Hosted by APRA AMCOS and the Australian Music Centre, the awards recognise excellence in new Australian music.

At a gala ceremony yesterday evening at the City Recital Hall, Angel Place in Sydney, the winners of the 2015 Art Music Awards, hosted by APRA AMCOS and the Australian Music Centre were revealed. The awards are the most prestigious in Australia recognising the achievements of artists and organisations presenting and creating new works of Australian music. In total 11 national and six state category winners were announced across the genres of contemporary art music, jazz and experimental music, although notably only a single woman was recognised with an award this year.

Hosted by Fenella Kernebone, with performances curated by recorder virtuoso Genevieve Lacey, the awards began with an address from the CEO of APRA AMCOS, Brett Cottle, who announced the establishment of a major new funding programme to “sure up Australian composition”. Pledging an initial investment of $100,000 annually, the APRA Art Music Commissioning Fund will support the creation of new music to abate the “greatly troubling decline of Australian composition.”

Following Cottle’s announcement, CEO of the Australian Music Centre, John Davis, delivered an address warning of the wider impact on the entire arts ecosystem in Australia by severing funding channels to the small to medium and experimental sector. “Moving funding from the areas that are most fragile, least financially secure, least able to afford it is doing critical damage to the entire sector. Less funding to the small to medium sector means less Australian content, as this is the part of the sector where the majority of Australian content is generated, where the Australian voice is most heard,” Davis said. He added that the Australia Council’s role in supporting new Australian work was “ubiquitous,” and that artist should continue to be proactive in voicing their concerns about the recent cuts to its budgets. “Write to the [Arts] Minister, talk to your local member, engage, and tell them the story of your values and your connections. Don’t do it once; do it often. Make it audible, so we can continue into the future to celebrate excellence represented in the outstanding achievements and successes across the Australian art music community,” he said.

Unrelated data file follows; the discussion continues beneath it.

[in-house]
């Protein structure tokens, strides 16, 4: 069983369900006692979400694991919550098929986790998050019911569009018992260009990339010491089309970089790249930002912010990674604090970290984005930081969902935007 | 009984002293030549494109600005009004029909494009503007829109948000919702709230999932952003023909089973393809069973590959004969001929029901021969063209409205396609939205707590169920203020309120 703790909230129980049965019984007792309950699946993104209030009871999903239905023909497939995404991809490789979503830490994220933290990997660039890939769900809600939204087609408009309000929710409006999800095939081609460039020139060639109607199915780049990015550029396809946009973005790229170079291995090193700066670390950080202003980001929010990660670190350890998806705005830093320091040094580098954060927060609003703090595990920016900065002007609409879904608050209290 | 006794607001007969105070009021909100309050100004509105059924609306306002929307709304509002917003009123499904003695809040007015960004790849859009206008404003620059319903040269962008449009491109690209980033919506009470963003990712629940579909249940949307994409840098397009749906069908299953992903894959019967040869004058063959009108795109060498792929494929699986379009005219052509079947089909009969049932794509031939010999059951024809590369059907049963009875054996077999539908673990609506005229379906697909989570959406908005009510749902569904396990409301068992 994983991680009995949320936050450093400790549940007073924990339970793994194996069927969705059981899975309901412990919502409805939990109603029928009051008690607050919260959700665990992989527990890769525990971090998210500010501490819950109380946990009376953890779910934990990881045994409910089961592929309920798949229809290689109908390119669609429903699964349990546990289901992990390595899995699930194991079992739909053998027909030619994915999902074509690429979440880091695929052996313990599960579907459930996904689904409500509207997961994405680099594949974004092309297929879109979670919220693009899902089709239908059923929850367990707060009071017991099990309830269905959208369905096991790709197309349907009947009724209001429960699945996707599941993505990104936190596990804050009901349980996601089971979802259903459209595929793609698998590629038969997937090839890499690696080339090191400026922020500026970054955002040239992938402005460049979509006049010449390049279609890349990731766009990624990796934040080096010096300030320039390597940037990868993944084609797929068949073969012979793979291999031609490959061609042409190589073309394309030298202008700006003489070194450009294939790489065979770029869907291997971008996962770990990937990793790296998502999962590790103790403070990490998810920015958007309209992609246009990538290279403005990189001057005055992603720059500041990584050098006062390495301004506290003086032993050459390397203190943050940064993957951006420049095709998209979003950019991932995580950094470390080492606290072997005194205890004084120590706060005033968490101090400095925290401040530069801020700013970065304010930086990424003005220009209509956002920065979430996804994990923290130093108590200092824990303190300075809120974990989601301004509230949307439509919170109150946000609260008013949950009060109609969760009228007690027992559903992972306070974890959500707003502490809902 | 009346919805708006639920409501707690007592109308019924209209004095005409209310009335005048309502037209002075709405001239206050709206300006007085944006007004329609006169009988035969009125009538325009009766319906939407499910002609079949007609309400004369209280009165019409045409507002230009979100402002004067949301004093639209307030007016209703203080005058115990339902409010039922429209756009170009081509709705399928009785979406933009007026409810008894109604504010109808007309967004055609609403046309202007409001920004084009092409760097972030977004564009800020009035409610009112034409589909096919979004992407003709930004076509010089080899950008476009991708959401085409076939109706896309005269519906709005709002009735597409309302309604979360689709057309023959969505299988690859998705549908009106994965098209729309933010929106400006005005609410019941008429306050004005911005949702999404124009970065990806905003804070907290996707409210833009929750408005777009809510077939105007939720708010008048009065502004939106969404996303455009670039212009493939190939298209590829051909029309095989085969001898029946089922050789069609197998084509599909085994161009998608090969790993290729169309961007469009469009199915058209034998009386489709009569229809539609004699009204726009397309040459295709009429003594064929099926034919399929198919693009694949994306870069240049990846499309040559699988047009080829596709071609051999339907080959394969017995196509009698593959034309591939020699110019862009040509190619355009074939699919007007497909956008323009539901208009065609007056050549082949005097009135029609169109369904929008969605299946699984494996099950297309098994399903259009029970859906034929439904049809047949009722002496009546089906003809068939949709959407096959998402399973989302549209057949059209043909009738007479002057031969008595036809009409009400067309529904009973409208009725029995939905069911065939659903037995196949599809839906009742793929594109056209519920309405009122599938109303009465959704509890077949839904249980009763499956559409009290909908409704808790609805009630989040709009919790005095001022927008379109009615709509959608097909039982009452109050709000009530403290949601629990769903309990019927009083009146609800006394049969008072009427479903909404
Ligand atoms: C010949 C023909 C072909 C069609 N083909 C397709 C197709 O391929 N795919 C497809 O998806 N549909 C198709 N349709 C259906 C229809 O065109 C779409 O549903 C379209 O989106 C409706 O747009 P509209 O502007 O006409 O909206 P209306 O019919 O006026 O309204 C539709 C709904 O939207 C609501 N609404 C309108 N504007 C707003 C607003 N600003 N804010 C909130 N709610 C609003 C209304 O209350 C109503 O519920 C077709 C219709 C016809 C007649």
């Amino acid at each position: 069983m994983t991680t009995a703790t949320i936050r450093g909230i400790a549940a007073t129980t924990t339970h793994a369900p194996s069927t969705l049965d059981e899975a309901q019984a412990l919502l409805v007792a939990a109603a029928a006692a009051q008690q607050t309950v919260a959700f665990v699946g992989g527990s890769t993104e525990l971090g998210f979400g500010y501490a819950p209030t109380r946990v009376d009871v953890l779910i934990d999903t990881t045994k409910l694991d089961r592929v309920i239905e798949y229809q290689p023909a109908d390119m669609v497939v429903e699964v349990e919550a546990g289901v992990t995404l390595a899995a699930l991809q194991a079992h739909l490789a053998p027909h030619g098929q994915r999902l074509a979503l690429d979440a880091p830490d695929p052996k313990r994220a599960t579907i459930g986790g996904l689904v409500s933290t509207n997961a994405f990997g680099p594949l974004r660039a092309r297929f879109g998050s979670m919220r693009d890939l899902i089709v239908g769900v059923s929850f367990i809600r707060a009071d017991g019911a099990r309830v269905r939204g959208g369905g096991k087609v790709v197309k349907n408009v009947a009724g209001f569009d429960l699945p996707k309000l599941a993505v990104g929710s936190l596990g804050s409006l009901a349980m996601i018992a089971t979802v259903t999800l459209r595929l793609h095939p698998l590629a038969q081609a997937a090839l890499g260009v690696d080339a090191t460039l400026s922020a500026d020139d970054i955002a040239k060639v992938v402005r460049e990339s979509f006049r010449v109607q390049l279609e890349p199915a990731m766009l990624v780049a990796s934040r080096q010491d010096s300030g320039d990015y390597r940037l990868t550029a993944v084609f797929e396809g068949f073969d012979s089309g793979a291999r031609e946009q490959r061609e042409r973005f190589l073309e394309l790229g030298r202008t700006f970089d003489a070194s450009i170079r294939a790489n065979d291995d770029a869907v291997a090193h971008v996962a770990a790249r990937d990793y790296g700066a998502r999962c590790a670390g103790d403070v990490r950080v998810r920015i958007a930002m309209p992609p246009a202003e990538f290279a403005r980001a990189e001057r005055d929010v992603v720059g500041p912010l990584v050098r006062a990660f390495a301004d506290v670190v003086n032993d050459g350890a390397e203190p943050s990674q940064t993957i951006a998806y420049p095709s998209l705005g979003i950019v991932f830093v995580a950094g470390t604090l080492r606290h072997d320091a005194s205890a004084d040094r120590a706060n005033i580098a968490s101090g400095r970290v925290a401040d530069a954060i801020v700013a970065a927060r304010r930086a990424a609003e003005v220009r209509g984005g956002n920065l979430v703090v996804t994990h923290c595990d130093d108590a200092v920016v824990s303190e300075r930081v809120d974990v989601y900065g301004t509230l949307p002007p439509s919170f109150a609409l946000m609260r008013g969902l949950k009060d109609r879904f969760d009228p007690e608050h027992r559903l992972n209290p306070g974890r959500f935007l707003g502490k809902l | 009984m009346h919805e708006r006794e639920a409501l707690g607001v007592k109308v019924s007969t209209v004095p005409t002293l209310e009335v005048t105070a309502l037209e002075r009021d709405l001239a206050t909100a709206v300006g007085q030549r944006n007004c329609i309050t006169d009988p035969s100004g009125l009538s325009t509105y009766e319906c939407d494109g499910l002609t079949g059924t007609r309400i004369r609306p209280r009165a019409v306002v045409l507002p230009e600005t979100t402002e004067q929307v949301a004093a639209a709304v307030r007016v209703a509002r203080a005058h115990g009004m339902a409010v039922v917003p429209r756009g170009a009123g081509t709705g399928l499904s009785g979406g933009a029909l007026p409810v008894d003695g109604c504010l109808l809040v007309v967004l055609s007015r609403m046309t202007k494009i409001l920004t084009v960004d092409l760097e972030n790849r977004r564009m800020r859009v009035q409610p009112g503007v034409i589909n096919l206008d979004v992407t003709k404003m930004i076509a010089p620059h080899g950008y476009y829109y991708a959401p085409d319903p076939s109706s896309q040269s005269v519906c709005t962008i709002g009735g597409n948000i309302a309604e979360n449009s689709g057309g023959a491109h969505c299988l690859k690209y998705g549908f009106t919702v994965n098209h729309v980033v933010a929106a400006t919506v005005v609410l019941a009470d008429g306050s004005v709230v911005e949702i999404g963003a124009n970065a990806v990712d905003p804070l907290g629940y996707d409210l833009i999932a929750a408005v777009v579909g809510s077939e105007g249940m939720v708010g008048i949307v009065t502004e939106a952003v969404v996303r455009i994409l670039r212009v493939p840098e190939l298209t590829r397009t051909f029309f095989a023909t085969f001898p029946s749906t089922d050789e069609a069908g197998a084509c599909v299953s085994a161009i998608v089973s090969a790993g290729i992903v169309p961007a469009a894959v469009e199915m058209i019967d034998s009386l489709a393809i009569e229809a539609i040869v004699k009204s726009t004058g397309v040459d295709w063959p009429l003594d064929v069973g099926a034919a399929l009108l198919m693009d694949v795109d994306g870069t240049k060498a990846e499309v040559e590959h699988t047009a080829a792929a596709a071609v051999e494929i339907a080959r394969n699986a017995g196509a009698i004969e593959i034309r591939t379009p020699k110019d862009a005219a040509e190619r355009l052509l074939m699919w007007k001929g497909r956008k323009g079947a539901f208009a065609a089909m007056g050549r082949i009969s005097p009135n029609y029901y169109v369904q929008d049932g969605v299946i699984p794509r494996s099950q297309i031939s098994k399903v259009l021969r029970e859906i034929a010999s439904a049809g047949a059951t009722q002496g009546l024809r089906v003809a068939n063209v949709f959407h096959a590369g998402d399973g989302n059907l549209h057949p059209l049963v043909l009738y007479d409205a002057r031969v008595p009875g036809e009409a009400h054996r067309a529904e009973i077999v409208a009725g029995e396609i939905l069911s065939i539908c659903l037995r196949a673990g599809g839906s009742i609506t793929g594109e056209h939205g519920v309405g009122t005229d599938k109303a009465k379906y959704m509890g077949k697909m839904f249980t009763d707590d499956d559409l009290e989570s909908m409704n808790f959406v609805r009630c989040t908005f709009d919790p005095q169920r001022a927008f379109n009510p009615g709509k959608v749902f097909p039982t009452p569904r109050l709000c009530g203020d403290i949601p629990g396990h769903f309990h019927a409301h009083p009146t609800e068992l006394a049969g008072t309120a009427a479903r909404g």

The recently announced inaugural Artist in Residence with the Sydney Symphony Orchestra, Brett Dean, won the Orchestra Work of the Year, for his trumpet concerto Dramatis Personae, written for Swedish trumpet virtuoso Håkan Hardenberger. In his video acceptance speech, Dean paid tribute to Hardenberger, who is a major champion of new music, for “transforming the literature of modern trumpet playing.”

The Vocal/Choral Work of the year was awarded to Iain Grandage for his opera, The Riders. Set to a libretto by Alison Croggon, after the novel by celebrated Australian author Tim Winton, this major new Australian opera was premiered by Victorian Opera in 2014. It has been a hugely successful year so far for Grandage, who has won several laurels, including three Helpmann Awards, for his collaboration with Kate Miller Heidke, The Rabbits, a children’s opera commissioned by Opera Australian and West Australian Opera.

Damien Ricketson’s multi-discipline immersive performance collaboration with Ensemble Offspring, The Secret Noise, won the award for Best Instrumental Work of the Year. Staged at Sydney Town Hall, the even combined installation, live performance, choreography and electronics. Mace Francis was recognised for the best Jazz Work of the Year, for his piece, Music for Average Photography.

Clarinettist Ashley William Smith and the West Australian Symphony Orchestra, with conductor Baldur Brönnimann, won the Performance of the Year category for their premiere performance of Lachlan Skipworth’s Concerto for Clarinet and Orchestra.

In the Excellence categories, which recognise the achievements of an individual or organisation across a range of activities contributing to the vibrancy of Australian music, vocal music for children was a running theme. The Award for Excellence by an Organisation was won by Gondwana Choirs for its advocacy of new Australian music since its founding in 1989. The Award for Excellence in a Regional Area went to the New England Conservatorium of Music for its New England Sings! Project, which engages with choristers of all ages, as well as local ensembles and orchestras to perform new commissions. Lorraine Milne won this year’s Award for Excellence in Music Education for her work as a teacher, author, composer, arranger and music director over the past 50 years. Much of her work has involved using song and vocal compositions to introduce children to music.

Ross Edwards, one of the country’s most revered composers, received the Award for Excellence by an Individual, for his significant catalogue of chamber music, and Richard Johnson, the founder of the SoundOut Festival of Experimental and Improvised Music was recognised with the Award for Excellence in Experimental Music. Julien Wilson won the Award for Excellence in Jazz for his work launching Lionsharecords, and championing Australian Jazz artists.

Announced last week, composer Larry Sitsky was awarded the Distinguished Services to Australian Music award. The 80-year-old composer, originally from China, is one of Australia’s most accomplished composers, as well as having nurtured several generations of Australia’s top composers through his teaching work.